Becoming a DMEPOS provider enrolled with Medicare is no small feat or undertaking. Whether you’ve started the business from ‘scratch’ or purchased an existing entity, you need to ensure that investment is protected through active and ongoing compliance measures.
To that end, I recently hosted a webinar with Matthew Gruskin, Credentialing Director at Board of Certification (“BOC”) to discuss some of the steps necessary to do so. A copy of our presentation is available here.
Becoming “accredited” is a necessary precursor to being a Medicare Part B DMEPOS provider, and BOC is one of only nine Medicare approved DMEPOS accreditation organizations. Whether it’s through BOC or one of the other eight Medicare approved accreditation organizations, a DMEPOS business’s initial receipt of accreditation is really just a ‘first step’, insofar as if that accreditation is not maintained a DMEPOS supplier will lose their Medicare Part B billing privileges. Medicare’s DMEPOS Supplier Standard #22 specifically requires all enrolled providers to be accredited to receive and retain billing privileges.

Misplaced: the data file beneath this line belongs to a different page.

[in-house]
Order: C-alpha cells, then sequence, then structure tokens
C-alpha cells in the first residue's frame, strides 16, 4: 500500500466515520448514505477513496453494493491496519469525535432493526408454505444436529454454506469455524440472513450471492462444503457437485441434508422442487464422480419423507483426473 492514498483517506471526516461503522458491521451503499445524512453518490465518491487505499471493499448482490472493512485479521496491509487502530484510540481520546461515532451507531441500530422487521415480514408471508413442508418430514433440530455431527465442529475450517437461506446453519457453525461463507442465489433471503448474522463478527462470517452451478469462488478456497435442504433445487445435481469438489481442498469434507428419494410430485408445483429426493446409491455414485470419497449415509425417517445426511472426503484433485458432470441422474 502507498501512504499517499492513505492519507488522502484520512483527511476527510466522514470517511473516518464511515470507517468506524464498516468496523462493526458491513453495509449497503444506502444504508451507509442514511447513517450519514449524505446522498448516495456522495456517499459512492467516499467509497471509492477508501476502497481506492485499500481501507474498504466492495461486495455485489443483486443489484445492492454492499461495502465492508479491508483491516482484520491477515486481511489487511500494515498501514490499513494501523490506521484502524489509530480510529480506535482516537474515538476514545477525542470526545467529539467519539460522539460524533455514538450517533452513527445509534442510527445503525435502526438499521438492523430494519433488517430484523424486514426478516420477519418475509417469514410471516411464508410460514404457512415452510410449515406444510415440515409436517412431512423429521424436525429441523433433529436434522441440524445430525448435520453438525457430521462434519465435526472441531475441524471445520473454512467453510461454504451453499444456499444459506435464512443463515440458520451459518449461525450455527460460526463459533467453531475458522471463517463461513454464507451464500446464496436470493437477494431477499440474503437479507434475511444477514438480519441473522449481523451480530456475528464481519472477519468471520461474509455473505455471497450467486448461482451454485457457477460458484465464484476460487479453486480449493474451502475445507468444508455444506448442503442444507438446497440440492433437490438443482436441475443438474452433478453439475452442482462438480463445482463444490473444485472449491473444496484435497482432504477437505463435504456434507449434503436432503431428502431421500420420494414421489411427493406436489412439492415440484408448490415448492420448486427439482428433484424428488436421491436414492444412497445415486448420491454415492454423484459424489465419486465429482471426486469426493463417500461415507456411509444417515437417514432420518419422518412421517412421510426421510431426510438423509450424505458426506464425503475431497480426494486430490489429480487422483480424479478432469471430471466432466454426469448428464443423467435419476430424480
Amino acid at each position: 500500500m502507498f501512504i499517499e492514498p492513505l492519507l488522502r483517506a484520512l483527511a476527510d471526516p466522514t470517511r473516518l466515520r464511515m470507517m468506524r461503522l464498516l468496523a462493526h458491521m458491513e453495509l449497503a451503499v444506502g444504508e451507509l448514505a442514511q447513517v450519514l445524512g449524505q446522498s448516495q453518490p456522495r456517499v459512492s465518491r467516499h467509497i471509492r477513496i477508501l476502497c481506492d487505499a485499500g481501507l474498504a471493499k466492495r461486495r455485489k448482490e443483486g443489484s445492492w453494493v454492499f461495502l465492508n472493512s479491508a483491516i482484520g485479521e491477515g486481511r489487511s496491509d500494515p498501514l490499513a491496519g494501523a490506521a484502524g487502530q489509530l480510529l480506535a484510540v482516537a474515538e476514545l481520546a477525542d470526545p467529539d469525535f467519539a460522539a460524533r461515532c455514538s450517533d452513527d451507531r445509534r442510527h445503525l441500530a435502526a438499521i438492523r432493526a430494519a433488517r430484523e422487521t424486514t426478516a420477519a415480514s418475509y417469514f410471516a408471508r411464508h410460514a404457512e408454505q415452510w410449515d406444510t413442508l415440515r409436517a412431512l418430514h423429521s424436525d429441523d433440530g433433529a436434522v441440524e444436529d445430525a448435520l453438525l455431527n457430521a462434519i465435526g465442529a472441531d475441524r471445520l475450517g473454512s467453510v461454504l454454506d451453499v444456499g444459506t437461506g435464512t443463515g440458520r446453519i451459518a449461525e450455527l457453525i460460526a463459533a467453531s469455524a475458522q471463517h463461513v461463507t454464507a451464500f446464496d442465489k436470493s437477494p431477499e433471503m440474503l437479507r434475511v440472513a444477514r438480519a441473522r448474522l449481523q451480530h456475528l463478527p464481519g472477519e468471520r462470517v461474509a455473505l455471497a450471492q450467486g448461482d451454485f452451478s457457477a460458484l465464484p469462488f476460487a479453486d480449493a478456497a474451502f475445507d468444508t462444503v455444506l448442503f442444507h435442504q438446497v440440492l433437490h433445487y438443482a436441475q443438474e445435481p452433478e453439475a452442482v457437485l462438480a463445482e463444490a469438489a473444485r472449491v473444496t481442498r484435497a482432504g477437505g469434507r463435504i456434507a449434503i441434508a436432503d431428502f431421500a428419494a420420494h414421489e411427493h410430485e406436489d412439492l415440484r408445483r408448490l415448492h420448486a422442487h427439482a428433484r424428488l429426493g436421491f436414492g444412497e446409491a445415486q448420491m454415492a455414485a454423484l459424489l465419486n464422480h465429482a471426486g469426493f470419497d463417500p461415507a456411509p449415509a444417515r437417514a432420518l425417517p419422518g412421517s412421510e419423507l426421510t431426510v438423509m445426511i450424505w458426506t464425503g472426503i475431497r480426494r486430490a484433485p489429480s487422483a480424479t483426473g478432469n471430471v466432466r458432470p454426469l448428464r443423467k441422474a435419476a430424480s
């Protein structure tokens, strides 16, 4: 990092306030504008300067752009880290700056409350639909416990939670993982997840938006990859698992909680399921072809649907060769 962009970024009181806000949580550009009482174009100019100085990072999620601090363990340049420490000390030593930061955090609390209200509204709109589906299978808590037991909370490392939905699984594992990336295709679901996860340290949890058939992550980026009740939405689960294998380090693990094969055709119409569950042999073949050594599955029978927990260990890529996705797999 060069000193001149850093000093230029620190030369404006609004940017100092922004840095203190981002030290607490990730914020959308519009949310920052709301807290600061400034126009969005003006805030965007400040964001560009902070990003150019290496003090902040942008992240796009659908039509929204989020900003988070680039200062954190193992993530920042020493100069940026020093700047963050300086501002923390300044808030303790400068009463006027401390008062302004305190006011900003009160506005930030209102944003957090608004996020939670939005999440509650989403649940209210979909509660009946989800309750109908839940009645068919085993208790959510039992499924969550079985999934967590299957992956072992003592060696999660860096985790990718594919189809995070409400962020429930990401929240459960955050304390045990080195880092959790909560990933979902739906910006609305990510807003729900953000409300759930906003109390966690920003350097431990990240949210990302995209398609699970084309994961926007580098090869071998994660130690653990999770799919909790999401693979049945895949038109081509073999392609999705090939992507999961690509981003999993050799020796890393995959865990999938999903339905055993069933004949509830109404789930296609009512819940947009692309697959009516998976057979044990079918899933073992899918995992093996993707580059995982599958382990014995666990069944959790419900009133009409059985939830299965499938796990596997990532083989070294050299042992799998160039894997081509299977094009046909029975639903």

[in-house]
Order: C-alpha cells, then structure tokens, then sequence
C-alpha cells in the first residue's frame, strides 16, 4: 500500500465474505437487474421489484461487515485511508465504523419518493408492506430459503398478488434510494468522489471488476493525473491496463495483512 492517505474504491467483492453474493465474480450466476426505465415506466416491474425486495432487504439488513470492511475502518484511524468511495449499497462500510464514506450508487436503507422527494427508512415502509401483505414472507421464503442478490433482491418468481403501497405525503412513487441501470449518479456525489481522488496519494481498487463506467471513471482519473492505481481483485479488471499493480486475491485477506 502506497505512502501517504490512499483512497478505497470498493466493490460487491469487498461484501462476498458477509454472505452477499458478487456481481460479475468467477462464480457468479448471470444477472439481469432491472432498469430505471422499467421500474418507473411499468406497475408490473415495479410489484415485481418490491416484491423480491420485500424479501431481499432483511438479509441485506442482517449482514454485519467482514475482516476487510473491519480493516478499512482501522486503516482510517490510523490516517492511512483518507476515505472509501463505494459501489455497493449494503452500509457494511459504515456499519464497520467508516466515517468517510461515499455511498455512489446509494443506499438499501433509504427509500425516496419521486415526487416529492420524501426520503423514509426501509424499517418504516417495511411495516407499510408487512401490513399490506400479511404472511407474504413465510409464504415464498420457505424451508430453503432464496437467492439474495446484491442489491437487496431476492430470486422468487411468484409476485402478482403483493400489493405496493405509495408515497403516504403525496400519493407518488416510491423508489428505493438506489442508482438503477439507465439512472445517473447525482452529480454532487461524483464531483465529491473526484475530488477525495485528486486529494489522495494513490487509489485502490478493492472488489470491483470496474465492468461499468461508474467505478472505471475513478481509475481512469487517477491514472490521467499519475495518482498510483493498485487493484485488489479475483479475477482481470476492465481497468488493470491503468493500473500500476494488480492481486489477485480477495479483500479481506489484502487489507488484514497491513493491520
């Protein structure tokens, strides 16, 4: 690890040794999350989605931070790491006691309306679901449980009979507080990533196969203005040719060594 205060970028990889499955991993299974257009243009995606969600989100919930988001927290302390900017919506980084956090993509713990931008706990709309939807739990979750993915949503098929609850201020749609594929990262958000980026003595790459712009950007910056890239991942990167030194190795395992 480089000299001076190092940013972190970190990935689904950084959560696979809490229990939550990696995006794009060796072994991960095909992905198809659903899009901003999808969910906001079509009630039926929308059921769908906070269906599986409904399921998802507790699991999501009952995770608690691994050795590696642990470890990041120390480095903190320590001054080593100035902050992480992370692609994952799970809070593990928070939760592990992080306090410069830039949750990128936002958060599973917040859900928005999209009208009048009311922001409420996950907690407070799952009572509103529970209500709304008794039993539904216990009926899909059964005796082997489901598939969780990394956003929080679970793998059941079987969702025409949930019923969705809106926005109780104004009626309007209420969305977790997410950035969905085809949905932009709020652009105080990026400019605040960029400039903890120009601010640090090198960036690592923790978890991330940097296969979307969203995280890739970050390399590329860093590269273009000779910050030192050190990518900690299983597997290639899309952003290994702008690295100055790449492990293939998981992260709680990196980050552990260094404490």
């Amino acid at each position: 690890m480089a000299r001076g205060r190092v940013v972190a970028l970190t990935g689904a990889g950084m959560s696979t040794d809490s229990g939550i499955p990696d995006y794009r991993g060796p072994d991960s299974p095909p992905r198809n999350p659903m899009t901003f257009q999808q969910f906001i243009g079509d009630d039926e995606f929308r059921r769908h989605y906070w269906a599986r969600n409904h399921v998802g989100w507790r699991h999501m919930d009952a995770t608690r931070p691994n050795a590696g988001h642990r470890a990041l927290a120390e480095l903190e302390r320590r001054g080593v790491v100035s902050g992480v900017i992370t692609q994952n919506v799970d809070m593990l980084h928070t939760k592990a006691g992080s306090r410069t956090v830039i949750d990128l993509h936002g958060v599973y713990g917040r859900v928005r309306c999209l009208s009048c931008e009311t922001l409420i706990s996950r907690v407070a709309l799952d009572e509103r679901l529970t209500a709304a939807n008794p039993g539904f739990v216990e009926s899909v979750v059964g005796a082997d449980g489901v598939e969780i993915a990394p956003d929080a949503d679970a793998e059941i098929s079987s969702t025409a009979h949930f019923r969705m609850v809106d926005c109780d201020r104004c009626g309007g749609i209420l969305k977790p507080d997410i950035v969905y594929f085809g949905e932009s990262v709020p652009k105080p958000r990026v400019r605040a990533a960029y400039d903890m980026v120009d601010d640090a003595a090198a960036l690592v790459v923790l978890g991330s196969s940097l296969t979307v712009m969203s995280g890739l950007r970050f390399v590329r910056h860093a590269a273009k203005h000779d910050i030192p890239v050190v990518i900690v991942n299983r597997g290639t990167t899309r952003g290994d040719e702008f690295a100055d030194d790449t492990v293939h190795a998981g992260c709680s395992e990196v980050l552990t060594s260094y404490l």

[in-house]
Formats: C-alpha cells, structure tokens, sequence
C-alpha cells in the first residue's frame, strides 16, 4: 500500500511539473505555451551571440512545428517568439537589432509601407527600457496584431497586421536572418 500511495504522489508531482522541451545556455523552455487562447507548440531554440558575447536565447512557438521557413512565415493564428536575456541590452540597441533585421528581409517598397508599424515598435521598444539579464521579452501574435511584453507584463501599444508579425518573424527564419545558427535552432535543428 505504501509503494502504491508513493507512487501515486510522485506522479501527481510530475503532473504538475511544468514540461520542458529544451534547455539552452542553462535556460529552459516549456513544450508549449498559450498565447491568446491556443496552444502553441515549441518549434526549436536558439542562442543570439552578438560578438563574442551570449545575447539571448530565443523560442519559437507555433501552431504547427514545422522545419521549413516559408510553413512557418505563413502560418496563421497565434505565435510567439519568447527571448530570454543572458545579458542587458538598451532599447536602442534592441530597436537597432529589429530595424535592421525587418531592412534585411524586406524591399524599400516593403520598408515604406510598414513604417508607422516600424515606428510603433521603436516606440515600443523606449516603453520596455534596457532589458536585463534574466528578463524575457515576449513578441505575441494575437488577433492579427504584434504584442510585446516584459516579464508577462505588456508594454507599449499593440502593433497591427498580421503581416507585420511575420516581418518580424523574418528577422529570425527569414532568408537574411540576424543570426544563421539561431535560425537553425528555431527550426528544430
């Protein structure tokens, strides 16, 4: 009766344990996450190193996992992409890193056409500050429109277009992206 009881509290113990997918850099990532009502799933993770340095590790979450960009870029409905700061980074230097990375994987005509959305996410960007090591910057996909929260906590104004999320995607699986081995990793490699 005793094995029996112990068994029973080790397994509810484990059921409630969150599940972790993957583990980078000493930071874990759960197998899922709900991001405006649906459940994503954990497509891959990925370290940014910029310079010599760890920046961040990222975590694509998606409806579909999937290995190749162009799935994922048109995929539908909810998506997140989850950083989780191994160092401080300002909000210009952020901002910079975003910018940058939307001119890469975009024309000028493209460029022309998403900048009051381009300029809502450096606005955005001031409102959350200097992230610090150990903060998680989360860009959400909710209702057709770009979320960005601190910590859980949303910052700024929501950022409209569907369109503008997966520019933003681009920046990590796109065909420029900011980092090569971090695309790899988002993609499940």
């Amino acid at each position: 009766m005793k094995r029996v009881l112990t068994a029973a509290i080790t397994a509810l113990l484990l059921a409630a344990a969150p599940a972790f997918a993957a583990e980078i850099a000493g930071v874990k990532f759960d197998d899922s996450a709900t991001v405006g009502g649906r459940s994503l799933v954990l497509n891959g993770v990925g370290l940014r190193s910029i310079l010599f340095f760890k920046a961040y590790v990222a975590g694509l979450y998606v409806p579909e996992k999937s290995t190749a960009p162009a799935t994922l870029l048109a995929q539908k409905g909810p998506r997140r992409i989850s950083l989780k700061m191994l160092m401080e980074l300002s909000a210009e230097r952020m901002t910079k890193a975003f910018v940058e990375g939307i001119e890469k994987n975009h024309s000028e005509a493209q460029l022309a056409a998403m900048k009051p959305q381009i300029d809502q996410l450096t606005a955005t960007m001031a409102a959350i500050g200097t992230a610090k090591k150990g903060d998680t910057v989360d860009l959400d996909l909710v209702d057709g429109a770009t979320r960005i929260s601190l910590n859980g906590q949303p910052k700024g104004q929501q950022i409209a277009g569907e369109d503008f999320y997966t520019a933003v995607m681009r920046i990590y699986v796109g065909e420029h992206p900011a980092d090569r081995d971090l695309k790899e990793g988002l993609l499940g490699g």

A DMEPOS supplier must continue to abide by both Medicare’s DMEPOS Supplier Standards (which the National Supplier Clearinghouse is tasked with enforcing) and its Quality Standards (which accreditation organizations gauge compliance by) in order to stay in its good graces. Accreditation organizations conduct unannounced on-site surveys at least every three years and suppliers must also revalidate their enrollment with Medicare’s National Supplier Clearinghouse every three years, which results in an unannounced Medicare on-site visit.Continue reading